Newport, United Kingdom

Office for National Statistics - ONS
Newport, United Kingdom

The Office for National Statistics is the executive office of the UK Statistics Authority, a non-ministerial department which reports directly to the UK Parliament. Wikipedia.

Time filter
Source Type

Agency: GTR | Branch: ESRC | Program: | Phase: Research Grant | Award Amount: 491.69K | Year: 2012

The ultimate goal of this project is to create Samples of Anonymised Records (SARs) from British censuses 1961 to 1981 using record-level data recovered from archive tapes by the Office for National Statistics (ONS). The project will fall into two phases.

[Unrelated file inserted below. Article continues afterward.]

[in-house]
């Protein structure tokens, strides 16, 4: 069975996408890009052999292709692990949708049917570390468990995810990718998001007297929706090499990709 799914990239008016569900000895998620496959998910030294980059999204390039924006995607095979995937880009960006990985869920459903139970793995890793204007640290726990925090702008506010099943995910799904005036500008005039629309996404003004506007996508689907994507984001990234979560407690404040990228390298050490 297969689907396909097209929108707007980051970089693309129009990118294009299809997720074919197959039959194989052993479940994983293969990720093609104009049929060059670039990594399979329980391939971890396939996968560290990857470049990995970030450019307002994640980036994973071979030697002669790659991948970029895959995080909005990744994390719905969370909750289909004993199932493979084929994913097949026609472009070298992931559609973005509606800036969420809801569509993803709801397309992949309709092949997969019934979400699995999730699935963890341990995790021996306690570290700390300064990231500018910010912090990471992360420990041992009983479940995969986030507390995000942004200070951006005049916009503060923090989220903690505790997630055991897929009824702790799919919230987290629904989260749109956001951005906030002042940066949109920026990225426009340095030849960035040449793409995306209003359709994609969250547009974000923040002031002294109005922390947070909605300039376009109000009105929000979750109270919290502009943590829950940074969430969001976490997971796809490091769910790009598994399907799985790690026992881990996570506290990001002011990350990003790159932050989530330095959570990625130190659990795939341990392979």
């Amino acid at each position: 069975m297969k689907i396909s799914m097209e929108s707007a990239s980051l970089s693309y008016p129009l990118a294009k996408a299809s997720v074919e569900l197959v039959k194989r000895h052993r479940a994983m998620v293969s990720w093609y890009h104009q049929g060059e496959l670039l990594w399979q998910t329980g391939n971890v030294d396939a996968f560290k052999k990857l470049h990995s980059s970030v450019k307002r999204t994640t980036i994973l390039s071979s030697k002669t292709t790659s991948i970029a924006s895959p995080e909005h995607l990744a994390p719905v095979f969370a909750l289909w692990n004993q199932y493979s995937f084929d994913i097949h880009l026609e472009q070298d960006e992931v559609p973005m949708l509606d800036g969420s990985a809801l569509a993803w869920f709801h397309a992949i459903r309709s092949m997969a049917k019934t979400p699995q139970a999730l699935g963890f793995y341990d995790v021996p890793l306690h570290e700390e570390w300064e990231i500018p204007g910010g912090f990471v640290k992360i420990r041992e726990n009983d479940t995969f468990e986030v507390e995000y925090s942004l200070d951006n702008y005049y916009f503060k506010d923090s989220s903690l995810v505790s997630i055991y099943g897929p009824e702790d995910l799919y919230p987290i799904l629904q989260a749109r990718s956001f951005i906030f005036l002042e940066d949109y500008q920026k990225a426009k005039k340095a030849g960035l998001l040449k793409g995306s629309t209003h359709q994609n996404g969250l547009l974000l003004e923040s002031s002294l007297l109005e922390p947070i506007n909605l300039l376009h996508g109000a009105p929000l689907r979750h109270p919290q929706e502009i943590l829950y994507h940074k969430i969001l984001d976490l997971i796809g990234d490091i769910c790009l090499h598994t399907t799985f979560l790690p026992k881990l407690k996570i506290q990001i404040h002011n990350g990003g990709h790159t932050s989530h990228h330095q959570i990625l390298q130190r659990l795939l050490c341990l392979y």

In Phase 1 record-level data will be recovered from archival data held by the relevant data controllers. This will involve extracting, transforming and re-loading all existing data files and applying variable and value labels. These data will be delivered to the data controllers for permanent preservation.

Phase 2 will involve the specification and creation of SARs from these complete datasets. The end result will be a series of datasets which will be harmonised with the existing SARs for 1991 and 2001 available from the UK Data Service. The final data products are expected to be released in the summer of 2014.


Gao W.,King's College London | Ho Y.K.,King's College London | Verne J.,South West Public Health Observatory | Glickman M.,Office for National Statistics - ONS | Higginson I.J.,King's College London
PLoS Medicine | Year: 2013